We also wanted to evolve the gameplay side of things. We’re bringing a mix of god-game and RPG mechanics into the hospital management genre by giving the player an ever-growing arsenal of tools and unique hero characters. This is the area we’re most excited to talk about in this blog, so keep your eyes peeled for more updates.

Updates from the Studio

However, the future remained mostly on the backburner until we released patch 2.0 for WFTO in 2018, at which point we moved most of the team over to Galacticare. And then for a while, we stuck our heads down and worked in peace and quiet - until 2020, when the Coronavirus pandemic turned the world upside down.

We switched to remote working as soon as it hit the UK, thinking we’d only be home a few months. As we’ve all since learned, the universe had other plans.

Some of our Discord channels at the time this post was being written.

Over the next few months we evolved and reinvented many of our practices and processes. We had to rethink how we reviewed each other's work - no longer could we simply walk across the office and peek over a shoulder. We were also able to change how we approached meetings, as it became more practical for team members to listen in whilst still being at their desk and working.

Although we already made extensive use of Slack, the video calling features weren’t able to keep up with our needs. We also spent some time with Google Meet and, eventually, moved over to Discord. The permanent voice channel structure was a huge hit within the team; it let us easily stay in contact with each other, demo our work using screenshare, and even communicate with our development partners.

Towards the end of the year we made the decision to go remote permanently, and decided to donate the remainder of the lease to our neighbours on the floor below us - the wonderful Clocktower Sanctuary (a frequent recipient of GamesAid funding) - as they needed additional space to maintain social distancing whilst continuing their vital work.

Going fully remote has given us the benefit of being able to freely recruit from further afield. As a result, several new faces (and one returning face) have joined the team!

Say hi to the expanded crew!

Something we knew we wanted to do this time around was work with a publishing partner. While we enjoyed the experience of releasing WFTO solo… it was a lot of work, and publishing a game really does distract from its development. We spoke with quite a few publishers over the years, many of which we admired, but could never find a set of terms that we were comfortable with.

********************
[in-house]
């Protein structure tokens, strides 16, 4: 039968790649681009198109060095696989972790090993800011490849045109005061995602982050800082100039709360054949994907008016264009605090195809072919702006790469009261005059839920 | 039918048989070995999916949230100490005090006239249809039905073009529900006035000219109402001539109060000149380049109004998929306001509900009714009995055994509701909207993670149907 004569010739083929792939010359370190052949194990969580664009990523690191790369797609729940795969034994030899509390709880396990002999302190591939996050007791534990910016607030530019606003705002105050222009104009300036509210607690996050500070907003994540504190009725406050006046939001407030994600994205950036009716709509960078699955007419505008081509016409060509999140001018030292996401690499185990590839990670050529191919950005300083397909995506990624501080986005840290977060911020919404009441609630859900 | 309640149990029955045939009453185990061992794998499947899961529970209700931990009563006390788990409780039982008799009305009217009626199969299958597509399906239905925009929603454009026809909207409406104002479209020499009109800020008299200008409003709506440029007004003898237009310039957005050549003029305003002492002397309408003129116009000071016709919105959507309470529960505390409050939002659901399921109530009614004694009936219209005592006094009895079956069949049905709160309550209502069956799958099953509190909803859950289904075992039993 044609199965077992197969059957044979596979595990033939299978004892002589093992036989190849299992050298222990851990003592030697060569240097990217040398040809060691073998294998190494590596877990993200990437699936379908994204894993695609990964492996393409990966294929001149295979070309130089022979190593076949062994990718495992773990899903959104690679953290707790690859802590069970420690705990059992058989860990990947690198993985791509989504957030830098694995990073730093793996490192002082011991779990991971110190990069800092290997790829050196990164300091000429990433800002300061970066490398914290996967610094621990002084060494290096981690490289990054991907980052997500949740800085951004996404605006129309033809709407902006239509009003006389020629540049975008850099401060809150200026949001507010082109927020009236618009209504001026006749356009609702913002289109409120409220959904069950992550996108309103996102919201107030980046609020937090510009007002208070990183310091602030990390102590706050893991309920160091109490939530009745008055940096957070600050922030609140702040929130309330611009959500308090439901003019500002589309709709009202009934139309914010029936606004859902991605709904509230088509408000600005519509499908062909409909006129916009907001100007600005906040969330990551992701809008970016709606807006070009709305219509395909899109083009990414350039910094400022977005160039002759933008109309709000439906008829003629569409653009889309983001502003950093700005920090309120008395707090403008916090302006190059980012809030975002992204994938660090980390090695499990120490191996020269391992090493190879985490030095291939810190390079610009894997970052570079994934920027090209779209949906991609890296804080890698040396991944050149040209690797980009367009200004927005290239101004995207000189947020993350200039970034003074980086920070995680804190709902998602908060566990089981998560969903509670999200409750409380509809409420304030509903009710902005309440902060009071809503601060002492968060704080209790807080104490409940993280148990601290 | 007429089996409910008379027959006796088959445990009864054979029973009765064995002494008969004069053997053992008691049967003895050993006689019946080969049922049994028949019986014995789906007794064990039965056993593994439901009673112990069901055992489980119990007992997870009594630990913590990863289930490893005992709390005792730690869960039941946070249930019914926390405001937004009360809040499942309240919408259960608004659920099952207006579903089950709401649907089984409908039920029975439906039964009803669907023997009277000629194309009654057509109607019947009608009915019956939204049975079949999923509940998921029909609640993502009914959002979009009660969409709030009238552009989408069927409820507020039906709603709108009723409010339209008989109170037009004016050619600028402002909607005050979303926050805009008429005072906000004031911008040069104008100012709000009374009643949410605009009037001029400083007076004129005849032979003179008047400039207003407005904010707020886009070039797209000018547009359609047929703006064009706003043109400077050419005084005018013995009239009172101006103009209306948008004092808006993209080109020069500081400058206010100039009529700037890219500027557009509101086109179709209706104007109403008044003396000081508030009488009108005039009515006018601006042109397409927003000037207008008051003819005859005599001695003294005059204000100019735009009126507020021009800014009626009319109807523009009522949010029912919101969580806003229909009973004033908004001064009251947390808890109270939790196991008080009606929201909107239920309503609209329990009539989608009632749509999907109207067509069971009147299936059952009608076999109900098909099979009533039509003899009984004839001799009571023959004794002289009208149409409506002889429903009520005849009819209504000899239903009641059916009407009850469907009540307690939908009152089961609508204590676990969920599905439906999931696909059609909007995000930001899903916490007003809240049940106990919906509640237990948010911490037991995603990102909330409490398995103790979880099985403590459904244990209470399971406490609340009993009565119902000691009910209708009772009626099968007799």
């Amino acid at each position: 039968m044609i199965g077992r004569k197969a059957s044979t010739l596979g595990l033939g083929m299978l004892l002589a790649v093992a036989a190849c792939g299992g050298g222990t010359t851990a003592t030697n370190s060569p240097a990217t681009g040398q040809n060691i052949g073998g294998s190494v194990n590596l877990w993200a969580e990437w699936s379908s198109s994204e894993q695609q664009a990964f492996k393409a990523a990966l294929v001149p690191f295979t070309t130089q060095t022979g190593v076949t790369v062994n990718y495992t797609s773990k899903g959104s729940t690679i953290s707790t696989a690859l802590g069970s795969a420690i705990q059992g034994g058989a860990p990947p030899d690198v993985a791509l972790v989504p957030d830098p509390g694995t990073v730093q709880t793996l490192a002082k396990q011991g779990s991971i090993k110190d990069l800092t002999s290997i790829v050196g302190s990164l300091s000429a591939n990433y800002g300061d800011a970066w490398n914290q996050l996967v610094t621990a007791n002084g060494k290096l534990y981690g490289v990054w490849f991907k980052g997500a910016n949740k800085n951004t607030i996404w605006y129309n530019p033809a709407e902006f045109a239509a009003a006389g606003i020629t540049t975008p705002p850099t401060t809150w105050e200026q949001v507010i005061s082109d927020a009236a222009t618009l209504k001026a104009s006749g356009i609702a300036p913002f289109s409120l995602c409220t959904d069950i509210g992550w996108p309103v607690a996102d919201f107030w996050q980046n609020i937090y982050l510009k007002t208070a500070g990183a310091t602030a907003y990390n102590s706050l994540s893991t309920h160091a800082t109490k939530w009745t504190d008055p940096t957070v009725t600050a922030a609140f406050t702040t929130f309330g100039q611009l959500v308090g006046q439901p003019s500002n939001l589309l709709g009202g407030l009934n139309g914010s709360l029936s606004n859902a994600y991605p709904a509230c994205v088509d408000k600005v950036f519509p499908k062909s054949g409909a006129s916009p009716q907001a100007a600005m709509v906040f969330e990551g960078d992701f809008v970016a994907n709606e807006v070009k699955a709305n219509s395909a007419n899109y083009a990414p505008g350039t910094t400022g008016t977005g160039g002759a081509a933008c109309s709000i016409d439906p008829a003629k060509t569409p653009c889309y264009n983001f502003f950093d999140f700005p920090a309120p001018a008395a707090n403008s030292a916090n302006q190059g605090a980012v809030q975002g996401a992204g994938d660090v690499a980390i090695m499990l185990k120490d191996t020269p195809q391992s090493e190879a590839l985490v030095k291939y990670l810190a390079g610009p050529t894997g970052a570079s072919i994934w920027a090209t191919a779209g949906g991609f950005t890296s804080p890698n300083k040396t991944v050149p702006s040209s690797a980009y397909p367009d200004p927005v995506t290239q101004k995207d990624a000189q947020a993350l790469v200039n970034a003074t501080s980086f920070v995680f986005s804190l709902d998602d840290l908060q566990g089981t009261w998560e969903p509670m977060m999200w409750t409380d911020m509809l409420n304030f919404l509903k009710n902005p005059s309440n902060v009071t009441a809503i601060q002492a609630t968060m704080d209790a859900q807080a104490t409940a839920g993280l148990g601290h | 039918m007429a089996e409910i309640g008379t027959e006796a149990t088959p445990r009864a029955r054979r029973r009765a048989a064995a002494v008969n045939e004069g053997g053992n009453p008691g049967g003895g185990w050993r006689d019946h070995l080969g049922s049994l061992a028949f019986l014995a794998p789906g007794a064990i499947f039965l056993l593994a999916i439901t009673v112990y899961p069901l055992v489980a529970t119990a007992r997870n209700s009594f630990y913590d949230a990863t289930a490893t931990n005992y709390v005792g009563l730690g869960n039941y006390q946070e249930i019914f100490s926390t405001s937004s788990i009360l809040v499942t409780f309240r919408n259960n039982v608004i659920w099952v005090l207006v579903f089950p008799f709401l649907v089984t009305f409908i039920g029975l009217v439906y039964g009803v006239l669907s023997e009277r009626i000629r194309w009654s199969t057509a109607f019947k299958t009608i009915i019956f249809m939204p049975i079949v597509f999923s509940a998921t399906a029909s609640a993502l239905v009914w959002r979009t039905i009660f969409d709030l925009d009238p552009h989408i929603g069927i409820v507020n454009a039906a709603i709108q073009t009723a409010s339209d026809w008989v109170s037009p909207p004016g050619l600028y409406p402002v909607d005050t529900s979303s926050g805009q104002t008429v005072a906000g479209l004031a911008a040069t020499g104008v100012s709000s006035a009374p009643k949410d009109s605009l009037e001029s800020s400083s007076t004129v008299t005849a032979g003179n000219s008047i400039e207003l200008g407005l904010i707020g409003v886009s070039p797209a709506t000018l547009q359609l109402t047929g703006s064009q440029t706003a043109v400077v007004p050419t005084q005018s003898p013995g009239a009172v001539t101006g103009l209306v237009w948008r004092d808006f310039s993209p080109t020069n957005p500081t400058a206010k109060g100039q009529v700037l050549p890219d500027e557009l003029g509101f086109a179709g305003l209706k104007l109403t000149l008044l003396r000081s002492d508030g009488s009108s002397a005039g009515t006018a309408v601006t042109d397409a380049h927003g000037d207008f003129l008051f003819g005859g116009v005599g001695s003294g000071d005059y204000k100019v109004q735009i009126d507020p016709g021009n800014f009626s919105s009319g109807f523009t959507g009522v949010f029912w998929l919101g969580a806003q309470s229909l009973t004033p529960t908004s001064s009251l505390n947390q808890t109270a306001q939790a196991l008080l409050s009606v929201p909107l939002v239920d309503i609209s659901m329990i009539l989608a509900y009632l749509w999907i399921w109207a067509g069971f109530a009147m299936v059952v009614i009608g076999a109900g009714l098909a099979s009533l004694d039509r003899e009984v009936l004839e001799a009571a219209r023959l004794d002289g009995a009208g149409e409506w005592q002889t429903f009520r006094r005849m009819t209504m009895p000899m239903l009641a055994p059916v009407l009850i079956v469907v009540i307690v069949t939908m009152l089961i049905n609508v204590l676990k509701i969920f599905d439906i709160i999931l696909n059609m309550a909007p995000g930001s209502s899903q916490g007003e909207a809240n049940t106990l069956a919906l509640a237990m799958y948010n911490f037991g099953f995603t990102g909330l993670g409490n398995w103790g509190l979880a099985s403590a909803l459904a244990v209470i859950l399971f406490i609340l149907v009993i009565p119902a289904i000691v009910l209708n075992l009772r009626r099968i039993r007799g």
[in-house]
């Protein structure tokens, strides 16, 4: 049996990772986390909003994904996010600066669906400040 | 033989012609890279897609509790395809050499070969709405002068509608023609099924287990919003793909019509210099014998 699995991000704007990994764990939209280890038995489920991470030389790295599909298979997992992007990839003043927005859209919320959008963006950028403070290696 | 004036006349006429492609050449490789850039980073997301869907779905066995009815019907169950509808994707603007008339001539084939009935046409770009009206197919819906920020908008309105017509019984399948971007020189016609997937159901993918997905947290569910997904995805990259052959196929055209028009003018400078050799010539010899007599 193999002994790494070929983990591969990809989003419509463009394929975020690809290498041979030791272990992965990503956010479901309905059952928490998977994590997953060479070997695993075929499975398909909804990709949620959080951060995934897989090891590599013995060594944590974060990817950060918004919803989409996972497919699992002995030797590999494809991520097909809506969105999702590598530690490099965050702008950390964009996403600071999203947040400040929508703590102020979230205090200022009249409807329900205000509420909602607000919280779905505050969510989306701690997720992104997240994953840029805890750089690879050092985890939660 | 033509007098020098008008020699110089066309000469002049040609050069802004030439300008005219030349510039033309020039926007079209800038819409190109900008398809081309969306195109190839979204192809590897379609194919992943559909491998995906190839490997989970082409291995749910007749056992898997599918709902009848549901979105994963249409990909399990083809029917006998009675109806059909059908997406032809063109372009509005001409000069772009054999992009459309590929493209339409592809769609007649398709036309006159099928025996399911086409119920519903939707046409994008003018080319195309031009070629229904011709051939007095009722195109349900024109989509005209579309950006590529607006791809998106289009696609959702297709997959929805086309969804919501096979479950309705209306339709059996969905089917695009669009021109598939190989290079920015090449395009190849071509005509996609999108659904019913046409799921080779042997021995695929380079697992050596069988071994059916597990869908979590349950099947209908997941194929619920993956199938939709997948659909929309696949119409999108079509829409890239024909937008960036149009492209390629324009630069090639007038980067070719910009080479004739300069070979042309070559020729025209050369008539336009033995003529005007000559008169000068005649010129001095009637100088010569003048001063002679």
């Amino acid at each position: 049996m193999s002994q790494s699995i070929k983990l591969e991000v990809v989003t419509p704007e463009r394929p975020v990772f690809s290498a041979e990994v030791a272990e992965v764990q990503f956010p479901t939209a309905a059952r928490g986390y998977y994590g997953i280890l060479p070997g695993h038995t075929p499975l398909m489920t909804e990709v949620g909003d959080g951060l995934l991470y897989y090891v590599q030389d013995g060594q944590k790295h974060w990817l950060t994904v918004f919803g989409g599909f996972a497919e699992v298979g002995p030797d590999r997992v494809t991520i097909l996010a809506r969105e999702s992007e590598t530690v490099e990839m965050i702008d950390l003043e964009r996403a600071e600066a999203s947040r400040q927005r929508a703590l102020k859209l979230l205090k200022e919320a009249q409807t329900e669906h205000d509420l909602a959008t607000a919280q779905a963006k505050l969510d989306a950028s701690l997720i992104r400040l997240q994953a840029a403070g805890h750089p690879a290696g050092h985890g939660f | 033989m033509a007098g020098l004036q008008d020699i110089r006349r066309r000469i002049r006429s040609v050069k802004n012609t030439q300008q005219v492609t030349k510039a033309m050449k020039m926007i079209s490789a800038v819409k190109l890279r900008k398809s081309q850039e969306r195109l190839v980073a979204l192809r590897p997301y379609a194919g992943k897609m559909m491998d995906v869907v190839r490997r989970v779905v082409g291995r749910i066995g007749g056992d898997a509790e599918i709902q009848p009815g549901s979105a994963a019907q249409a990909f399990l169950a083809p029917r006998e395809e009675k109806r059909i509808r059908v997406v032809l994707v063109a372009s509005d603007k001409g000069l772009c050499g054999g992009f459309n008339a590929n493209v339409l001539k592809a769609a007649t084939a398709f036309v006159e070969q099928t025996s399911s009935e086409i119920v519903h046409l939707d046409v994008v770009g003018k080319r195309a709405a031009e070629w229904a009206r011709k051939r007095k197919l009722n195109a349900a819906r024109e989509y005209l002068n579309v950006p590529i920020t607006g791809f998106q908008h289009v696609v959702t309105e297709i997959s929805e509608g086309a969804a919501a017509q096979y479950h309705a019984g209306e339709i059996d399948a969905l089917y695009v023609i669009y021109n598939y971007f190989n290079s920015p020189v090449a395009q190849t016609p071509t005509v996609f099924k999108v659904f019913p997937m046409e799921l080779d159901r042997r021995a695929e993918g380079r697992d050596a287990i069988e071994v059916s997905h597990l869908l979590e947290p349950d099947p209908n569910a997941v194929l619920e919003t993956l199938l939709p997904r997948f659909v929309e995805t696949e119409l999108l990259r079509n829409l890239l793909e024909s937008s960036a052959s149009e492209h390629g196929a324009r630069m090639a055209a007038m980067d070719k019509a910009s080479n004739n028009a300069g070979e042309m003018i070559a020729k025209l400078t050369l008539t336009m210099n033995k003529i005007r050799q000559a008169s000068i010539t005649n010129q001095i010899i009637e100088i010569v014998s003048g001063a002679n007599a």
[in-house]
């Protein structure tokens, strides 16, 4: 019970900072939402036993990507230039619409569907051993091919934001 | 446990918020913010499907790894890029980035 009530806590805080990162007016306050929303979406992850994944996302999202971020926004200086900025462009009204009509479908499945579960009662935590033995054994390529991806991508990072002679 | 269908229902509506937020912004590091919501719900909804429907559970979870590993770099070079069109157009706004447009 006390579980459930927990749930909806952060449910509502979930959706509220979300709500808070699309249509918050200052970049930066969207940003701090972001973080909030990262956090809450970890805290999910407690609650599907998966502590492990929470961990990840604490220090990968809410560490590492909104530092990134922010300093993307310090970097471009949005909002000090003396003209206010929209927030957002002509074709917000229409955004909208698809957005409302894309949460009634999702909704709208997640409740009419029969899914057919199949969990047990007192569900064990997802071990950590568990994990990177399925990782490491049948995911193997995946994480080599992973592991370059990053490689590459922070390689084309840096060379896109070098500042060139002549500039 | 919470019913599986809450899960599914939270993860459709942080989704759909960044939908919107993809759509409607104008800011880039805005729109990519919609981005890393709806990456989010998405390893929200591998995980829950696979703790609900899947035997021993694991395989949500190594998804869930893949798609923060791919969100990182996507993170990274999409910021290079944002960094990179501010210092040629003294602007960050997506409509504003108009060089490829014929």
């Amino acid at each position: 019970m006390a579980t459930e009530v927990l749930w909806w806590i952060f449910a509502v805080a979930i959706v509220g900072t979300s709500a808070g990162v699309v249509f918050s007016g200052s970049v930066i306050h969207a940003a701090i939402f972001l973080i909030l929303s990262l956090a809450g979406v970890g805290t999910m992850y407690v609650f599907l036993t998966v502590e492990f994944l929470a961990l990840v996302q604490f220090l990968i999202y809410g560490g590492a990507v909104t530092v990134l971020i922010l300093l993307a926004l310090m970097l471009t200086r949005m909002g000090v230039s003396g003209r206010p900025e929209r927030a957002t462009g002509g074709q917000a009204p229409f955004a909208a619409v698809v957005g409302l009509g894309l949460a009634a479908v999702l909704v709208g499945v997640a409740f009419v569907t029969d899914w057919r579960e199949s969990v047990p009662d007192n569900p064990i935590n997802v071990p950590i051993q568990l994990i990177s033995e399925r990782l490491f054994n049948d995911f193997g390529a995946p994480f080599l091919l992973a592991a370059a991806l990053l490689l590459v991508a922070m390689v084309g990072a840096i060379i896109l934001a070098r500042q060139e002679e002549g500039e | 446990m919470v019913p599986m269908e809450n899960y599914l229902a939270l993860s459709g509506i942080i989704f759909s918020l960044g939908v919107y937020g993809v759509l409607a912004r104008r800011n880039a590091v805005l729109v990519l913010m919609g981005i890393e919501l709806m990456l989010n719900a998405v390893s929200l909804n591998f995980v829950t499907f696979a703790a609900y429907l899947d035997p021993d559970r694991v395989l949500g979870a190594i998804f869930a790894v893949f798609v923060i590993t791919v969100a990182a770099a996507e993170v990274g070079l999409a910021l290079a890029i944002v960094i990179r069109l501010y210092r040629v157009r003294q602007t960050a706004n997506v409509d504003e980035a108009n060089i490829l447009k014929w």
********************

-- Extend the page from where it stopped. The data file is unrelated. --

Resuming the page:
We had resigned to the fact that we wouldn’t be able to find a publisher that we’d be happy working with… until CULT reached out to us last year.

We immediately hit it off, they wanted the same things we did - to make cool things and have fun. Within a few months we’d signed a deal.

We're not far from each others' offices, as CULT is located in the heart of London.

And with all that, we were at long last finally ready to announce the game! Which is exactly what we did a few months ago:


Eager to learn more about Galacticare? You’re in luck!

Today we’ve published not one, but two blog posts. The second is a deep dive into the gameplay, narrative, and visuals of some of the alien species in the game.

Check it out here.

Want to help us improve Galacticare?

We're starting to ramp up testing and, just like we did with War for the Overworld, we'd love to get the community involved in giving us feedback on bugs, balancing, and everything else in order to help make our game as good as it can be.

Recently we've opened up very pre-early alpha builds to a small group of community testers, and we'd like to slowly grow this group over the coming months. If you'd like to get involved please head on over to our sign-up form.

Final words

Game development is hard. We’ve been lucky to do it in the company of an amazing team, both in the past and now, and seeing the project we’ve dreamed of take its final shape is incredibly fulfilling - but ultimately, the thing we most look forward to is getting our game in the hands of the players we’re making it for.

It’s been incredibly exciting to share bits of Galacticare with you over the past two months, and we’ve been amazed by the reception so far. We hope this has been an interesting insight into some of our goals for the project, its history, and where things are going from here.

Until next time Director,

- Brightrock Games